Words by: Sarah Hagerman | Images by: Dave Jackson
Langhorne Slim/Amy LaVere :: 05.10.08 :: The Mohawk :: Austin, TX
Perhaps the most telling image of the night was the sticker subtly slapped on the side of Amy LaVere's bass. It was that famous picture of Johnny Cash flipping the bird, his face creased in fuck-you rage but his dark eyes laughing underneath the tough exterior. A DIY homage to towering legends and the true grit to weave something original out of homespun traditions, the icon spoke to the deep rebellious undercurrent of Americana that both she and Langhorne Slim ride, constantly challenging the assumptions of their musical heritage while walking the line. Their quirky subversions of country, folk and several points in between swept us up in that tide as the heavy rains let up into a humid night, where we swam in beer and lovelorn tales.
Lord almighty was it a sweaty Saturday, even once inside The Mohawk. LaVere herself remarked, in her slight, lilting voice, "I love Austin, but my bass doesn't like this humidity – and neither does my hair." Although LaVere channels Patsy Cline's class and composure, there's a rough and rocking edge to her music and a sardonic wit beneath those brown curls. Her songwriting paints vivid pictures and weaves unforgettable scenes and characters, such as "Killing Him" (which is based on a true story):
She gave him everything that she had
Changed anything he said was bad
Love weighed on her heart like marble stone
A flash of the knife and he was gone
He said he would give her the sun and the moon
Now all she has is this eight-by-eight room
But killing him didn't make the love go away
While standing poised next to her upright bass, her fingers were a flurry of movement as she picked out deep grooving rhythms that made you move in spite of yourself, resonating throughout The Mohawk with turns both funky and crunchy. Adding swirling jams and bluesy fret-work, guitarist/flurry of curly hair Steve Selvidge is the kind of unassuming yet obvious talent that makes even drunk hipsters pause to watch what he's doing. Paul Taylor rounds out the trio, and having penned one of my personal favorite pastimes... er... I mean songs, "Pointless Drinking," one can be assured he shares the same sort of sly smarts and lack of rock star bravado that make LaVere and her backing musicians unique. LaVere and co. are that damn good they don't need flash. They are simply down home, even if it's the home you have to bolt from with a shotgun in tow.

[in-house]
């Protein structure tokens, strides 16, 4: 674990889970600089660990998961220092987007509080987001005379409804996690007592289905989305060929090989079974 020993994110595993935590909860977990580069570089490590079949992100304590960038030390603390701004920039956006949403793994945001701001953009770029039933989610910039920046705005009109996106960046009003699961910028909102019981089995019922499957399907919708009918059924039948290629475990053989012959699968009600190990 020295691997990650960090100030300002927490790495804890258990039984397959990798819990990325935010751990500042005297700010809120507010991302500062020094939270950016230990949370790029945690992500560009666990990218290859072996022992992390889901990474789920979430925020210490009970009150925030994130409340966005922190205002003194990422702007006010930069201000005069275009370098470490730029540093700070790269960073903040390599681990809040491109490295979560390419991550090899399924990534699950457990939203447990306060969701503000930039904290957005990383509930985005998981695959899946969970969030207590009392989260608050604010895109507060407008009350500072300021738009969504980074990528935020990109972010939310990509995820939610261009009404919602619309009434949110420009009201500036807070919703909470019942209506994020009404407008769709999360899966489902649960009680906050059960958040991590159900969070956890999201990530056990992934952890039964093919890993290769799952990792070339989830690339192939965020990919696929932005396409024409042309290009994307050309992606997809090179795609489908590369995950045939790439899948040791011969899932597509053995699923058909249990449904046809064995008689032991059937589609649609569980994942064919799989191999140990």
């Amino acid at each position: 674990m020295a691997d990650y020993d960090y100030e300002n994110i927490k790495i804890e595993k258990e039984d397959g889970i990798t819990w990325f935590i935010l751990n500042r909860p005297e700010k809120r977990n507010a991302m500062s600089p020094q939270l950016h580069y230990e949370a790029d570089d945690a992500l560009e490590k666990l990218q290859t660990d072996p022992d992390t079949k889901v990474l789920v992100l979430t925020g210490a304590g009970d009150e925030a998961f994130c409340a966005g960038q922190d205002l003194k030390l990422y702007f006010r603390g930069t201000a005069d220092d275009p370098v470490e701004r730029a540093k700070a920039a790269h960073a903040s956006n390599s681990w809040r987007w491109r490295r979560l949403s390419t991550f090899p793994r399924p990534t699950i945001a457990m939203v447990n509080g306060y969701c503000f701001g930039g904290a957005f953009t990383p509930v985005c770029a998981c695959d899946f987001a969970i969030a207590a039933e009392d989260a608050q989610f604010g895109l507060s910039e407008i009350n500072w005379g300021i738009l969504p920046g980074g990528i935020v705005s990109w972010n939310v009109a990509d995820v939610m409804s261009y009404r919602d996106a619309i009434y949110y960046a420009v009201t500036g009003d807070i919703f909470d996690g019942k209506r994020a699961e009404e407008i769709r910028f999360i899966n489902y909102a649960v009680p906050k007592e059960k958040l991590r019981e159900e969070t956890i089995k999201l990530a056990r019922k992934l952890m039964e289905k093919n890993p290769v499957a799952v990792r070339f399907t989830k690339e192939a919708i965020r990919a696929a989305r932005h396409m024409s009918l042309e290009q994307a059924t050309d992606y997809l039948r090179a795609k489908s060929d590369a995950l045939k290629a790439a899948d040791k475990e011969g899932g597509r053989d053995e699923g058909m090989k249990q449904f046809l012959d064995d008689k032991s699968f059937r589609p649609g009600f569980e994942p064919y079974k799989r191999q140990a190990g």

If LaVere and her band appeared to never break a sweat, Langhorne Slim might as well have been baptized by the end of his set. Sporting a wifebeater, combat boots, anchor tattoo and fedora shading his eyes, he struck an image that was equal parts bluesman and gutter punk. But like LaVere, he is a sophisticated, smart songwriter, who draws on myriad of influences that propel him out of the anti-folk stratosphere. Some songs, such as the gentle, rolling "Restless," belie their catchy polish with self reflective "aw shit" lyrics that can only come from a night spent with glass firmly in hand and a morning spent picking pieces of that glass out of the carpet:
I felt restless and I felt soft
Didn't know anymore who I was ripping off
The packed in picnic lacked seriously on food
Had more wine than I knew what with to do
I just don't know what it is
I just don't know what it is
To be free
To hold and have somebody lean on me
Slim performed this song, as he did with the softer numbers, by pulling himself up close to the mic, practically straddling or tonguing at times in a way that was both intimate and sweet, but also raw and sexual. But other numbers, such as "Rebel Side of Heaven" rode on dirty, aggressive gravel you could feel under your toes. Caught up in this spirit, Slim shot himself back and forth across the stage like a pinball, slinging his acoustic guitar every which way, his wild shadow obscuring The Mohawk's tasteful background of a field of spindly Aspens. Meanwhile his band, The War Eagles, - Paul Defiglia (bass) and Malachi DeLorenzo (drums) - added impressive depth to his strumming and energetic riot. Shades of Joe Strummer, a little bit of London seeping into Texas by way of Pennsylvania and Brooklyn (where Slim currently resides) to paint a genre-bending, American road map. As we stumbled out from the curfew into the puddles looking for a sense of direction, I felt I could see that map in my head, its watershed stretching for hundreds of miles under the depths of our home soil.
Langhorne Slim is on tour now, dates available here...
JamBase | Lone Star State
Go See Live Music!